Designing content

On giving a message its form.

Designing content

Comedian Dave Chappelle, in his acceptance of the 2019 Mark Twain Prize said, “There’s something so true about this genre, when done correctly. That I will fight anybody that gets in a true practitioner of this art form’s way. Because I know you’re wrong. This is the truth and you are obstructing it. I’m not talking about the content, I’m talking about the art form.” He was referring to comedy and how it’s been having some contentious moments lately. It’s also a reminder of how the art form can be as important as the content of it.

Any idea you want to share or message you want to communicate requires a certain level of presenting. It could be in the form of art, or it could be educational. If you’re giving a talk, you have slides. And even if you don’t, there is some performance involved in how you speak. In a book, there are chapters, pages, headings, images, a cover, fonts, etc.

When you plan a marketing campaign, you start thinking about presentation: in what form to convey your message.

"When you plan a marketing campaign, you start thinking about presentation: in what form to convey your message."

Tweet This

Presenting content

To present is to design. When it comes to written form, like an email or a website, the components you have to work with are writing style and tone, layout, and visuals.

For writing, besides the author’s voice in the text itself, there is conscious formatting that develops: concise points, either in paragraphs, or with bullet points, or further separated with headings. In an email, there’s a subject line as a title, and an optional footer or signature. On a website, there is a page title, along with a header and footer to provide context. This article has a title, subtitle, intro image, subheadings, and pull-quotes.

Layout is the space you have to work with and making your content easy to digest. Email and the web have certain dimension restrictions specific to each. Then there’s desktop vs mobile, tablets and other devices. Visually, it's images, design elements, and styling and formatting of text.

"To present is to design. When it comes to written form, like an email, the components you have to work with are writing style and tone, layout, and visuals."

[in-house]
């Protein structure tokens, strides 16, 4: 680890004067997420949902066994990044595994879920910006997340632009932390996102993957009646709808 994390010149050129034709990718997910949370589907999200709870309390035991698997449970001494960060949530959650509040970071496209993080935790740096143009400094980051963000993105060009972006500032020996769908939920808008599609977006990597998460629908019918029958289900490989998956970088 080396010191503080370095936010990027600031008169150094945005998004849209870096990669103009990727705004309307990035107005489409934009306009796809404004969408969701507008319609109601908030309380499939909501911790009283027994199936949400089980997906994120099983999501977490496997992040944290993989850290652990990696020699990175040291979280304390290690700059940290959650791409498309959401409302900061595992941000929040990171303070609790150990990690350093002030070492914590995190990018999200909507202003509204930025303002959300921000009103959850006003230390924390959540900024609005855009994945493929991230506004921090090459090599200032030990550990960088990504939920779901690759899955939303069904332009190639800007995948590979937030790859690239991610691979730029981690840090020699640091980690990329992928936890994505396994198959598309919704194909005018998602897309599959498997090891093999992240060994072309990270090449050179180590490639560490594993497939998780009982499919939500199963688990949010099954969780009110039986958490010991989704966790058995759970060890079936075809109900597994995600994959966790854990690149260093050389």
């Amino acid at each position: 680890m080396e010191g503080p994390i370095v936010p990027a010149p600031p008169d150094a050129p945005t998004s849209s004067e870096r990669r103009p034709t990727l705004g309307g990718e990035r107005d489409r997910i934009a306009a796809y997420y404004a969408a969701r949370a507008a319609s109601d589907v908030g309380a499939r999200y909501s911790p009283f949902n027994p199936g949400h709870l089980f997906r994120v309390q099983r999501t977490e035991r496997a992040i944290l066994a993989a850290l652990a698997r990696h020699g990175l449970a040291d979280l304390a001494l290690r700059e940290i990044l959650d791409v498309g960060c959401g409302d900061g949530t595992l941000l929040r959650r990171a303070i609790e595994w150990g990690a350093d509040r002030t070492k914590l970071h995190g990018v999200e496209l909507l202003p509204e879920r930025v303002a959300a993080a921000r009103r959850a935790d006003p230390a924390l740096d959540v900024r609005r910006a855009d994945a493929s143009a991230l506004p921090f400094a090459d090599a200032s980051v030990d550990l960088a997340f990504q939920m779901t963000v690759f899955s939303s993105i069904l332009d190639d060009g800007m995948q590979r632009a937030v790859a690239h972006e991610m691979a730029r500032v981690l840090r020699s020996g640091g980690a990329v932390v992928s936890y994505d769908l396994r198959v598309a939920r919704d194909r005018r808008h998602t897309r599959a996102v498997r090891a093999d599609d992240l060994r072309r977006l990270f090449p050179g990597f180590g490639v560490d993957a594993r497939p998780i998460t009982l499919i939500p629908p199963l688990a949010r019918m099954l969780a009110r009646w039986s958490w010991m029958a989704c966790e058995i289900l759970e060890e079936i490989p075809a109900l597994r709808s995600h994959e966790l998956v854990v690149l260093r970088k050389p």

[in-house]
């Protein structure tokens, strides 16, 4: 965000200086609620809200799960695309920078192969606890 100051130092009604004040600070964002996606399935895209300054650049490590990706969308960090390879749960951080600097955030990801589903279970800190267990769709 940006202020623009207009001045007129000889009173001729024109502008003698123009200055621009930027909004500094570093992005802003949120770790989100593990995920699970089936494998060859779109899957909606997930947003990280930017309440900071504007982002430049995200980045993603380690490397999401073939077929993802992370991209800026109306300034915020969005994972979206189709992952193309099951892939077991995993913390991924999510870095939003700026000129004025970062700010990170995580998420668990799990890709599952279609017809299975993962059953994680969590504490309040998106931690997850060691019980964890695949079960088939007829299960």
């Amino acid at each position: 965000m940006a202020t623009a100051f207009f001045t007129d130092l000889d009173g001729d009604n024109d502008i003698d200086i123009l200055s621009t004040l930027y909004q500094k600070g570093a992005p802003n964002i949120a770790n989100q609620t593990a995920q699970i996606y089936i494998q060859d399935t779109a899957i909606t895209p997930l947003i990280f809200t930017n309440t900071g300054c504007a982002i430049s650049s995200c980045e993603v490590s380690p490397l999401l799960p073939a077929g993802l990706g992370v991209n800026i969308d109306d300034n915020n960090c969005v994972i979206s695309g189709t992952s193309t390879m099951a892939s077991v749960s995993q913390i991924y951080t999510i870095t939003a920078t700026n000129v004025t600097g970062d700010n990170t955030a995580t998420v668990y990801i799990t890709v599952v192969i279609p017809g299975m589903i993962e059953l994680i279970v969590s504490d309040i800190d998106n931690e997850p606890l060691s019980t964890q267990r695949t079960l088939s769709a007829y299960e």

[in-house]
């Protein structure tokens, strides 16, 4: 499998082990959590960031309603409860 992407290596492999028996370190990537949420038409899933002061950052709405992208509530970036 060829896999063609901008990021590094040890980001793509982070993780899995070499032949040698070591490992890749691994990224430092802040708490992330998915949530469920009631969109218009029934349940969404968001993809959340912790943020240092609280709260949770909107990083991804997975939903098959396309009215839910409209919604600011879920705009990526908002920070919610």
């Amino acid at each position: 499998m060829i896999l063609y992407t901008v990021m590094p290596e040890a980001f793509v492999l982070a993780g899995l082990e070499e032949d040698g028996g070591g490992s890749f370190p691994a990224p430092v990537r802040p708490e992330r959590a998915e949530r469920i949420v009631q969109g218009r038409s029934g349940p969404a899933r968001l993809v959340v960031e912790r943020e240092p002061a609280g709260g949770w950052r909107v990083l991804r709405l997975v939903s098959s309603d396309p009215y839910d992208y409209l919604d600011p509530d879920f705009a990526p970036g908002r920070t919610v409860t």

Tweet This

Utilizing context

Often, the form you design, becomes a format, a pattern, or template, that you reuse. For marketing, it’s branding based within a certain context, a marketing channel. An email newsletter, or this blog post, are examples of templates for a series of messages.

The template becomes like a canvas for a painter, a set of purposeful limitations to work within. It also works as a foundation that provides consistency to your audience.

Ultimately, content needs form to provide context. And it depends on its form to be more clear and impactful.

Here’s the Dave Chappelle quote again, as designed content: the quote highlighted to stand out, with an added photo of Dave Chappelle at the event, all formatted to fluidly adjust based on the screen you're reading this on.

“There’s something so true about this genre, when done correctly. That I will fight anybody that gets in a true practitioner of this art form’s way. Because I know you’re wrong. This is the truth and you are obstructing it. I’m not talking about the content, I’m talking about the art form.”

— Dave Chappelle
Acceptance speech, 2019 Mark Twain Prize

Photo of Ovi Demetrian Jr By Ovi Demetrian Jr

Share the blog

Tweet | LinkedIn post | Facebook post | Email a team member

Get updates sent to you

Blog posts are included in our monthly newsletter along with additional design and content production articles and resources Subscribe →